date: 12 June 2013
embargo: 00:01hrs Friday 14 June 2013
The TUC welcomes the Prime Minister's intention to tackle multinational tax avoidance and evasion at the G8 summit in Northern Ireland on 17 and 18 June, but has warned that 'warm words will not be enough' - radical action is required at both the G8 and UK level to crack down on tax dodging.
In a briefing published today (Friday), the TUC has set five tests for the summit.
It also warns that the UK is not in a position to meet one of the changes the government says it supports at the G8 - company registers to assist information exchanges between countries - because the UK does not have a proper register of trusts or require the registration of the beneficial owners of UK companies.
The TUC briefing says that in order to be effective the G8 summit needs to:
The TUC briefing comes as new polling published today by the International Trade Union Confederation (ITUC) shows that 85 per cent of voters in 13 countries (including six G8 economies) support policies to stop large and multi-national corporates avoiding tax.
The UK is ranked top of the G8 countries polled in terms of voter support to curb tax havens, with 96 per cent of voters in support of policies. Germany is second in terms of support (91 per cent), followed by Canada (88 per cent), France (82 per cent), Russia (75 per cent) and Japan (74 per cent).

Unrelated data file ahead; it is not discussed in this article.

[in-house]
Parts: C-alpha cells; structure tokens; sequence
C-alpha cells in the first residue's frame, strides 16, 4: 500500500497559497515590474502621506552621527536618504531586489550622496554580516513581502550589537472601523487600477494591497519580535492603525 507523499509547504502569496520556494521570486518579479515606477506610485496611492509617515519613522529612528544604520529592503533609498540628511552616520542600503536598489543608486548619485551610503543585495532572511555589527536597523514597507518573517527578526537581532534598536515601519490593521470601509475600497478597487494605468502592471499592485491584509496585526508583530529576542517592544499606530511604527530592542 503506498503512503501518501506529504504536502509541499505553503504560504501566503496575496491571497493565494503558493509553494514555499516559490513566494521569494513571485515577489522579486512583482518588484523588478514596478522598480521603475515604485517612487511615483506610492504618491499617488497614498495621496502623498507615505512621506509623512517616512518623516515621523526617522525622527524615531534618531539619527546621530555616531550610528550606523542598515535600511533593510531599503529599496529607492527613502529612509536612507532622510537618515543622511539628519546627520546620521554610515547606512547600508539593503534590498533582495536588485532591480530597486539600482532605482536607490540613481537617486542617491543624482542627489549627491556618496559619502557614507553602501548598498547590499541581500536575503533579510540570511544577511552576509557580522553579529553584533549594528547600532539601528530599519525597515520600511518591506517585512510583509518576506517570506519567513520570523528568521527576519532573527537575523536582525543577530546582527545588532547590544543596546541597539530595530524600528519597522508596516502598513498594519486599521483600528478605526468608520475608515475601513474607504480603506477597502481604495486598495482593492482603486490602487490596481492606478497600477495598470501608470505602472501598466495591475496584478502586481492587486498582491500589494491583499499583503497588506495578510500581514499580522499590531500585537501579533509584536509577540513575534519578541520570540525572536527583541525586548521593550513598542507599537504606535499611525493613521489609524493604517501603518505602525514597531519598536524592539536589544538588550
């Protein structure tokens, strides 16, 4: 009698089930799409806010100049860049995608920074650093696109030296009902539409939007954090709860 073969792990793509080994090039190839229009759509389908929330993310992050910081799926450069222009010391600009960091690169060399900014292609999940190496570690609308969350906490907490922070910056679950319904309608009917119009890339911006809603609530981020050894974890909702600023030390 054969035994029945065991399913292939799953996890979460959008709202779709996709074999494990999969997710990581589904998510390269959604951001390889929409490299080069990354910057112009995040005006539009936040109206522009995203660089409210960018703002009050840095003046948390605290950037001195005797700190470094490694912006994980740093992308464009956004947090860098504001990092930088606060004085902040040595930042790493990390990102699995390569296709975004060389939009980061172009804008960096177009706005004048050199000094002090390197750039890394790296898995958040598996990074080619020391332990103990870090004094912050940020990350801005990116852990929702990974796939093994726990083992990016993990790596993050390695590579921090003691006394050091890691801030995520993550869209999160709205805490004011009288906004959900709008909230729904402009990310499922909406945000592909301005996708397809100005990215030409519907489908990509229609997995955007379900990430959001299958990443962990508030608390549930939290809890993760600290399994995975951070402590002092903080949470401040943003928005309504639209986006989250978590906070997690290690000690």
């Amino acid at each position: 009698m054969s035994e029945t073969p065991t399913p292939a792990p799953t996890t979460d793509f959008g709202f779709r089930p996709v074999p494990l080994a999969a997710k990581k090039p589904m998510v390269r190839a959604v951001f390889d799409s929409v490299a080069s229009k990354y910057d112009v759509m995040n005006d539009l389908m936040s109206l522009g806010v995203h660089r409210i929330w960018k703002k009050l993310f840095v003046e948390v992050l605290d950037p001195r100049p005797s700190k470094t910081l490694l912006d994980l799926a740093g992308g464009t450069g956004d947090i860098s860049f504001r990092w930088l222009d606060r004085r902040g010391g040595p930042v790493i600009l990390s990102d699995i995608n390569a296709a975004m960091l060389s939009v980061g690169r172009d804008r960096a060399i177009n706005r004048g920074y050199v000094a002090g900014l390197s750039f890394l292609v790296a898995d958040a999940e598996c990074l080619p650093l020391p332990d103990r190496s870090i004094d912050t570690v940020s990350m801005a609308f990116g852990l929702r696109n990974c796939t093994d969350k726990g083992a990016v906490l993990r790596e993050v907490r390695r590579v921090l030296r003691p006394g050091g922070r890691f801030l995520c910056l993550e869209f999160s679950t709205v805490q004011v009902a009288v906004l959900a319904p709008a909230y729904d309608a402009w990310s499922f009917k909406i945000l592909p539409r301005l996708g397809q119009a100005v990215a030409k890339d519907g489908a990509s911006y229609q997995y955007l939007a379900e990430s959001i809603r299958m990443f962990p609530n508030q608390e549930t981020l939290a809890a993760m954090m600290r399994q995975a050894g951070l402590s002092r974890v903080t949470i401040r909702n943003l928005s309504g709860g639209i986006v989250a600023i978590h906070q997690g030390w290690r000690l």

TUC General Secretary Frances O'Grady said: 'It has taken years of campaigning to get governments to take tax justice seriously. But with voters across the globe hit by austerity and spending cuts, no politician can now ignore the corporations and super-rich individuals who say that tax is for the little people.
'But while we can welcome the intentions, the test will be in the delivery. Warm words will not be enough. This is why we have set the summit five tests, and warn the Prime Minister that he cannot be taken seriously in calling for the real owners of trusts and companies to be registered until the UK sets up its own register.'
Commenting on the poll findings, ITUC General Secretary Sharan Burrow said:
'Workers are paying for the financial crisis with their jobs, while corporations are denying ailing economies the revenue they so badly need.
'The sheer scale of tax evasion revealed by one corporate tax scandal after another is matched only by the injustice to workers and their families.